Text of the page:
I can imagine what you’re thinking about now: A megalomaniacal nut case like that is going nowhere in a party that claims to be conservative. Sorry to break the news and I hope whatever cloud bank you’re on you’re sitting down, but barring a political miracle before the convention, Donald Trump will be the Republican nominee for president in 2016.

There’ll be some sideshow skirmishes, of course, since a sizeable number of party leaders will try to block his nomination. They see it as an aberration. Trump’s outrageous posturing, says one such leader, Paul Ryan, doesn’t reflect “who we are.” But the evidence, to my eyes, is otherwise; which is to say that Trumpism isn’t so much the problem as a symptom of the problem.

Remember how, back when you were Mr. Conservative, you’d get together with liberal Democrats in the Senate to work out compromise legislation? Your slogan was, “You can disagree without being disagreeable.” Well for the past decade, Republicans in Congress have considered compromise a dirty word, and those who think otherwise get removed from office by political Luddites who call themselves the Tea Party. You wanted to limit the size of government. The Luddites want to do away with it altogether. They talk about fighting “the Establishment,” but as this year’s primaries show, they now are the Republican Establishment.

Proof of that? The runner-up to Trump in the race for the nomination is Texas Senator Ted Cruz, whose claim to fame is a penchant for shutting down the government not only by refusing to expand the debt limit but, if necessary, to defund Planned Parenthood. (That’s right, the same Planned Parenthood your wife, Peggy, belonged to.)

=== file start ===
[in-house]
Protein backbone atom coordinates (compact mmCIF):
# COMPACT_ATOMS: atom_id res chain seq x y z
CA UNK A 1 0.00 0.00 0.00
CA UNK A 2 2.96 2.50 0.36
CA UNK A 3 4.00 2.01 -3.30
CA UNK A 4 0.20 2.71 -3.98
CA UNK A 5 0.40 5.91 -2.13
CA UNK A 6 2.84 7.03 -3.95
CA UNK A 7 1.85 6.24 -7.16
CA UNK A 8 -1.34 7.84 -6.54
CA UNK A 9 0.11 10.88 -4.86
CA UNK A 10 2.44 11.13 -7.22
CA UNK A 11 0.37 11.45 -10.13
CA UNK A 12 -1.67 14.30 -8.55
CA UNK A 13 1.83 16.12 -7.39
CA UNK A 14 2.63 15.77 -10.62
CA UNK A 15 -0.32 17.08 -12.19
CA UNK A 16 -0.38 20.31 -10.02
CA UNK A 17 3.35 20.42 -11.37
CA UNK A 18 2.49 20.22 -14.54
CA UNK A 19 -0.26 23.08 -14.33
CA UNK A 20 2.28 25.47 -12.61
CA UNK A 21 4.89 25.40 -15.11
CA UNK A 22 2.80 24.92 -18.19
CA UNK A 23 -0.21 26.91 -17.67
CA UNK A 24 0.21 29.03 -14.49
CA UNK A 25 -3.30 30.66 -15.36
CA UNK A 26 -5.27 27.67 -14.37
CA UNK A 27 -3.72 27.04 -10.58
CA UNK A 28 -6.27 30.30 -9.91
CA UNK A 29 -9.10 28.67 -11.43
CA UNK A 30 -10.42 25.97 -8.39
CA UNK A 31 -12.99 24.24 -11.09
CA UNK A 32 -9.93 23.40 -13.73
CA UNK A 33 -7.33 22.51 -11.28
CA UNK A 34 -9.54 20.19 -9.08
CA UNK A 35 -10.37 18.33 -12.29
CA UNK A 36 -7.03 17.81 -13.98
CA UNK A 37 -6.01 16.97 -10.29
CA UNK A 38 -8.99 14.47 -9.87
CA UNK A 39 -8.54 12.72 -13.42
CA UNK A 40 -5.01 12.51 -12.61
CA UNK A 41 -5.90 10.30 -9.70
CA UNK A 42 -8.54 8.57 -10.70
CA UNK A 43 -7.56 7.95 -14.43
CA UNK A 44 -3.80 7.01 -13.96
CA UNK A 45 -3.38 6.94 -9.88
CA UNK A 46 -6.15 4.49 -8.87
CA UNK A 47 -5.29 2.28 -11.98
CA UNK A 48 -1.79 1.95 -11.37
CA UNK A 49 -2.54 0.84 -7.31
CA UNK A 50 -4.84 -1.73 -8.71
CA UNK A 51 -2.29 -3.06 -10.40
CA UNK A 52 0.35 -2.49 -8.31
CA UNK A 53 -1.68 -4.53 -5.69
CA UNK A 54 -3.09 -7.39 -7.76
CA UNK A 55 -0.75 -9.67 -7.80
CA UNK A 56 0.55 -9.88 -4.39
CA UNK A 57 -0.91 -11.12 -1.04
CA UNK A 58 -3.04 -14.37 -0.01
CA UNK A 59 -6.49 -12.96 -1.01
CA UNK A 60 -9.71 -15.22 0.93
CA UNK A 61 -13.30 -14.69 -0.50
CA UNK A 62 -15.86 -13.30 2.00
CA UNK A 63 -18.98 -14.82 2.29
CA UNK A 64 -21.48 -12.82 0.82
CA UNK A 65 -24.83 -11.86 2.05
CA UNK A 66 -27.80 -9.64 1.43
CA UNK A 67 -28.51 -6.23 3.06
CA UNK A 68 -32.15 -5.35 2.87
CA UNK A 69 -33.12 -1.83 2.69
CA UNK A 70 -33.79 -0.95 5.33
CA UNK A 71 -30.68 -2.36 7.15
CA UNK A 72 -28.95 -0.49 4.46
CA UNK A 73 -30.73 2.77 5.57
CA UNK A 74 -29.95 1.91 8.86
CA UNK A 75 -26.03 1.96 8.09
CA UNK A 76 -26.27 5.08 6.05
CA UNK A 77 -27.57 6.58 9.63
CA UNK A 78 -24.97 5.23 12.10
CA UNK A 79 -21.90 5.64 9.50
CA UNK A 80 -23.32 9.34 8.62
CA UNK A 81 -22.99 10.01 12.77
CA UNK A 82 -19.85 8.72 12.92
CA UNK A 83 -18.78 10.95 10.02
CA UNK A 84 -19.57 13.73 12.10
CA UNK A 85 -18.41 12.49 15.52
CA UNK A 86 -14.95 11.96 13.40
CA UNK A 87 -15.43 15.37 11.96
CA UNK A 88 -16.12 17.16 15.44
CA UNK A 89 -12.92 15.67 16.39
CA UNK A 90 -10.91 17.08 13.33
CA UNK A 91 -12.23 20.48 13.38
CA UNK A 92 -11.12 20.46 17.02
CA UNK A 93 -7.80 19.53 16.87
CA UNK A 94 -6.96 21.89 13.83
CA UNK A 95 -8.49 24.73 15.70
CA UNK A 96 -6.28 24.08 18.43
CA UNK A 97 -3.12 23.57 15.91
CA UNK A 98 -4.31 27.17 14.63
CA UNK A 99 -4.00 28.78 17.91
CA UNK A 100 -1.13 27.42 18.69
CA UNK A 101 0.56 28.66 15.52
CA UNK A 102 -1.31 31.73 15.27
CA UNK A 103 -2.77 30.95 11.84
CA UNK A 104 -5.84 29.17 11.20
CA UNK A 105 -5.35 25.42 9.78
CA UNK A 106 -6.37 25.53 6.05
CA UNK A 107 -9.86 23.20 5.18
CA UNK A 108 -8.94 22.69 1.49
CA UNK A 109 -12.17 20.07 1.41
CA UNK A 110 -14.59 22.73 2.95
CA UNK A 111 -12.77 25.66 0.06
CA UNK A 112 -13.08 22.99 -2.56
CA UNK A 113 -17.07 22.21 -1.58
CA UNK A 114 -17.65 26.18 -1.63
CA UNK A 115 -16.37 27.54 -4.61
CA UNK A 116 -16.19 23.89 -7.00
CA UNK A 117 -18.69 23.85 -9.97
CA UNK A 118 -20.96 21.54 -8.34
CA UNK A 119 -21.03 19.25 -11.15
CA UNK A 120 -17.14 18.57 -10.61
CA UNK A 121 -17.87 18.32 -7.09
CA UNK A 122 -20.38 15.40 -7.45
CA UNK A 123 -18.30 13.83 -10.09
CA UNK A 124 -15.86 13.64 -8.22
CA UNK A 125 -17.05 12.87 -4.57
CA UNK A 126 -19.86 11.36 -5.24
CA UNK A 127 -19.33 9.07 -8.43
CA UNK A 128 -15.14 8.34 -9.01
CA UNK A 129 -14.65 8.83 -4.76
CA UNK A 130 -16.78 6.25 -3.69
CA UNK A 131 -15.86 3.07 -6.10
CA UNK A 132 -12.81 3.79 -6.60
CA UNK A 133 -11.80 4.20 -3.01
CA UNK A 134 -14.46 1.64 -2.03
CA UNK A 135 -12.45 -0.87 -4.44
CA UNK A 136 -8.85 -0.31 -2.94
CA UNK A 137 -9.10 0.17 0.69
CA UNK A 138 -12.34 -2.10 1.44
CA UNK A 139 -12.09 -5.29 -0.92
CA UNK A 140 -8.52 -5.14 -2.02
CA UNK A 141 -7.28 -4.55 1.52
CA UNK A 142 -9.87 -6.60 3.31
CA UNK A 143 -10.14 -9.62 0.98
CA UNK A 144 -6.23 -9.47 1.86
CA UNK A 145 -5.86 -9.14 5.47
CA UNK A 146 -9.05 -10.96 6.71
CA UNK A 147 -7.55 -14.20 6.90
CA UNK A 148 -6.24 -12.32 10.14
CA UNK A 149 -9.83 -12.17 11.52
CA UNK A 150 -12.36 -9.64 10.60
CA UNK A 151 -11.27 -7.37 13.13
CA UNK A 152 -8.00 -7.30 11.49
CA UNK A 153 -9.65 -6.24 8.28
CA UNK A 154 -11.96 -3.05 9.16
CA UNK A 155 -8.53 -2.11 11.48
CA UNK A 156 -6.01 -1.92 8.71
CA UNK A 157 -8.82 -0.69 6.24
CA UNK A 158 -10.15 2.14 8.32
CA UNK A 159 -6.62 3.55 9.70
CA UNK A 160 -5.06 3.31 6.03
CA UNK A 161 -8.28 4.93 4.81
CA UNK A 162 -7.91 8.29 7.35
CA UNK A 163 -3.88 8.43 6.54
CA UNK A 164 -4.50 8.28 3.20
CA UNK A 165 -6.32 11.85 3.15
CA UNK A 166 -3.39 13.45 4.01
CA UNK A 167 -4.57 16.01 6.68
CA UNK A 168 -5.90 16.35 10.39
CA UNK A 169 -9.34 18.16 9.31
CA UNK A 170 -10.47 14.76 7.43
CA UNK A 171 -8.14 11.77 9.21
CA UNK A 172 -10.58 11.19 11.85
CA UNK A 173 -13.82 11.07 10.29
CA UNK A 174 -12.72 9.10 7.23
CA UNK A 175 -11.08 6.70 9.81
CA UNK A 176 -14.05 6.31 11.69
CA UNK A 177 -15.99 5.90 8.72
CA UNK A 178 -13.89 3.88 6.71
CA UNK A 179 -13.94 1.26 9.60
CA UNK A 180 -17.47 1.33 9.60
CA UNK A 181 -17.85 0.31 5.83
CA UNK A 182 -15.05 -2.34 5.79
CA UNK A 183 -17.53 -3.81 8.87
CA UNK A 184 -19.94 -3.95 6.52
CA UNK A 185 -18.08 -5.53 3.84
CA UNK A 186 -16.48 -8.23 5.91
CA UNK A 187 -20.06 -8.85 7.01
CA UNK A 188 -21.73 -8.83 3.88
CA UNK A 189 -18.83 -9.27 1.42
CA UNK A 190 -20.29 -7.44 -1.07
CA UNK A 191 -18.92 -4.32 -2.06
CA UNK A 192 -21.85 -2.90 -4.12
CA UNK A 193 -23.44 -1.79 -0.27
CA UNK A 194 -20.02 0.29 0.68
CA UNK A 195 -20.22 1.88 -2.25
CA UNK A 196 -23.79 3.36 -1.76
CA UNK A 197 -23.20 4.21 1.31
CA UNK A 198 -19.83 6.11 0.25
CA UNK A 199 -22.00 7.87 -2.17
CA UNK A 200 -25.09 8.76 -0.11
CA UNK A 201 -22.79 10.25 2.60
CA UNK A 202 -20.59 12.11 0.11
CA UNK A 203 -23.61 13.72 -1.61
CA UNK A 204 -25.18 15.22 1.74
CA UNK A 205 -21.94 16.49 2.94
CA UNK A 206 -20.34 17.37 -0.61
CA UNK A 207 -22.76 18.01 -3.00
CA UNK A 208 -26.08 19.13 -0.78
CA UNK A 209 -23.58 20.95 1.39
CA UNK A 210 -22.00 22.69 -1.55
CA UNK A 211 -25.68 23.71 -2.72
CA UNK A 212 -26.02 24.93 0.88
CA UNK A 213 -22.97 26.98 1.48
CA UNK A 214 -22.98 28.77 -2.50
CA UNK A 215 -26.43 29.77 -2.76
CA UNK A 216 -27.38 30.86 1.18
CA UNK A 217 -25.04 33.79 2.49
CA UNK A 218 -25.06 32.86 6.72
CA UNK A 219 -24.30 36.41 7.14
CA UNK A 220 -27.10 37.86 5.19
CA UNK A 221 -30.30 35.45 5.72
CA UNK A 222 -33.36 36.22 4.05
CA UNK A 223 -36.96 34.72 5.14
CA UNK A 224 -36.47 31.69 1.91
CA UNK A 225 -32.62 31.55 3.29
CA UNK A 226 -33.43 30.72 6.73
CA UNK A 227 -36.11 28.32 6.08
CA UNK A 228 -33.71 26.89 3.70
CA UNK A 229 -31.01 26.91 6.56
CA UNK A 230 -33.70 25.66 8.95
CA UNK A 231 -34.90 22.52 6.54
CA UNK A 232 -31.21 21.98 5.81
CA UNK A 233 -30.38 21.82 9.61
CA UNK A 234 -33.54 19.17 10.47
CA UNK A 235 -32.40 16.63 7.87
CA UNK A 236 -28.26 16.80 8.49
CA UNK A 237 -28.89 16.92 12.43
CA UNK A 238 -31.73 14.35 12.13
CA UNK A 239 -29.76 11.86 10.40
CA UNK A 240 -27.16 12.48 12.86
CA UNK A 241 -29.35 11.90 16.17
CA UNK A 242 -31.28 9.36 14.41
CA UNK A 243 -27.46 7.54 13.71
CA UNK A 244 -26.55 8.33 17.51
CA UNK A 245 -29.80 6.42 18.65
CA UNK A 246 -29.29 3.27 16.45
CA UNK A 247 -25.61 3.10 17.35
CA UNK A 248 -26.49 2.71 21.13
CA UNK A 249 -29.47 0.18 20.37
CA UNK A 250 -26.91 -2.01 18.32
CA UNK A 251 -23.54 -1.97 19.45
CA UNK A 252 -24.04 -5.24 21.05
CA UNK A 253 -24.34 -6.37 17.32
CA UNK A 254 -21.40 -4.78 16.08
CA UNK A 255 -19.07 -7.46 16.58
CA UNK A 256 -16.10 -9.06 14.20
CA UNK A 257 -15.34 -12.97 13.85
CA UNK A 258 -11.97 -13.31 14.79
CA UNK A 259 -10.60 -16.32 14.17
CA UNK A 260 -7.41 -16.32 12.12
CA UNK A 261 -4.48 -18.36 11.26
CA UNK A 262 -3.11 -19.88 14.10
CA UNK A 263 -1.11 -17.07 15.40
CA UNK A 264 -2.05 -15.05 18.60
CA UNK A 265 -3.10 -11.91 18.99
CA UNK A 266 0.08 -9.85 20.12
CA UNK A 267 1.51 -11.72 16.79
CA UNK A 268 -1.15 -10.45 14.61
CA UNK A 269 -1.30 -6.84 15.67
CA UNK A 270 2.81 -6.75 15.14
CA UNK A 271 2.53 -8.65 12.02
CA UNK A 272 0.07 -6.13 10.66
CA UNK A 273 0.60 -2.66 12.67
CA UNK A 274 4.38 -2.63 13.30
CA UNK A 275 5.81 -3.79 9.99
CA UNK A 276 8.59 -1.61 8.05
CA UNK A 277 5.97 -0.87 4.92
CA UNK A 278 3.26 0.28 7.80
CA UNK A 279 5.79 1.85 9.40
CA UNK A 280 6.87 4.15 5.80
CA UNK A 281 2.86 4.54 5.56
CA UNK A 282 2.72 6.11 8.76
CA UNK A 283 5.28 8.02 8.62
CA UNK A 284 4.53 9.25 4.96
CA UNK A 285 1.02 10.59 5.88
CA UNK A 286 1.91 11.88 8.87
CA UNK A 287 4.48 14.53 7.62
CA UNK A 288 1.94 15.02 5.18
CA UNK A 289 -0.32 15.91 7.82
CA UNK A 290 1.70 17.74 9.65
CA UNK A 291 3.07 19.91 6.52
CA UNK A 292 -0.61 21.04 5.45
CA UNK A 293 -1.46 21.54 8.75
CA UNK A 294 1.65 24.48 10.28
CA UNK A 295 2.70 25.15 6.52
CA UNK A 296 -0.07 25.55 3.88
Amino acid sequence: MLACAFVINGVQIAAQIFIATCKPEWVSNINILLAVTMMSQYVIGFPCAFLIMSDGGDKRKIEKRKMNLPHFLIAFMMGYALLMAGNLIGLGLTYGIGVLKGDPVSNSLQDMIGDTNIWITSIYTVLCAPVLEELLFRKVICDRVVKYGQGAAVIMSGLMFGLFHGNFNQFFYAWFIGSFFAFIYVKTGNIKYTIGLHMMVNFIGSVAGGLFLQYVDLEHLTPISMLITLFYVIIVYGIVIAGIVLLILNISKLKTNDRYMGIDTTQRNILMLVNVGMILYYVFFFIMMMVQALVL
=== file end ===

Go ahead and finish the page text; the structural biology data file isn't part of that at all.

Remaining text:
Again, sorry to ruin your day, but leaving the party you brought me into is no easy matter; though I have a feeling if you were still around it’d be easier because you’d be leading the exit.

–As ever, Vic

 

Sound bite to remember

“Sometimes party loyalty asks too much.”

–John F. Kennedy, on refusing to appoint someone to a judgeship he considered unqualified

Divided We Stand Saturday, Feb 13 2016 

Of all the charges leveled at Barack Obama by his Republican critics – that he was born in Kenya, that he foisted an unconstitutional health care program on an unsuspecting Congress – one stands up: He promised to unite the country and failed to do so.

It was a foolish promise, but Obama wasn’t the first presidential candidate to make it. That would be Richard Nixon, who in the tumultuous election year of 1968, promised – in addition to having a “secret plan” to end the Vietnam War – that he would “bring us together.”

Needless to say, that didn’t happen. As a presidential pledge it was BS then, it’s BS now, and as long as this country remains a working democracy, it will always be BS. We have never, not even in the founding days of the republic, been a “united” country in the sense that political factionalism and societal disharmony didn’t exist.

George Washington was accused of having kingly ambitions, and though I wasn’t around at that time, I was when, during the heaviest fighting of World War II, Franklin Roosevelt’s Republican opponents denounced him as an incompetent commander-in-chief. (The slogan for the Republican ticket of Thomas Dewey and John Bricker in 1944 was WIN THE WAR QUICKER WITH DEWEY AND BRICKER.)

I also remember being at Vice President Agnew’s side during the presidential campaign of 1972 when a reporter asked him to respond to the charge that his speeches were “divisive.” Agnew’s answer: “Divisive means ‘to divide.’ I thought that’s what elections were all about.”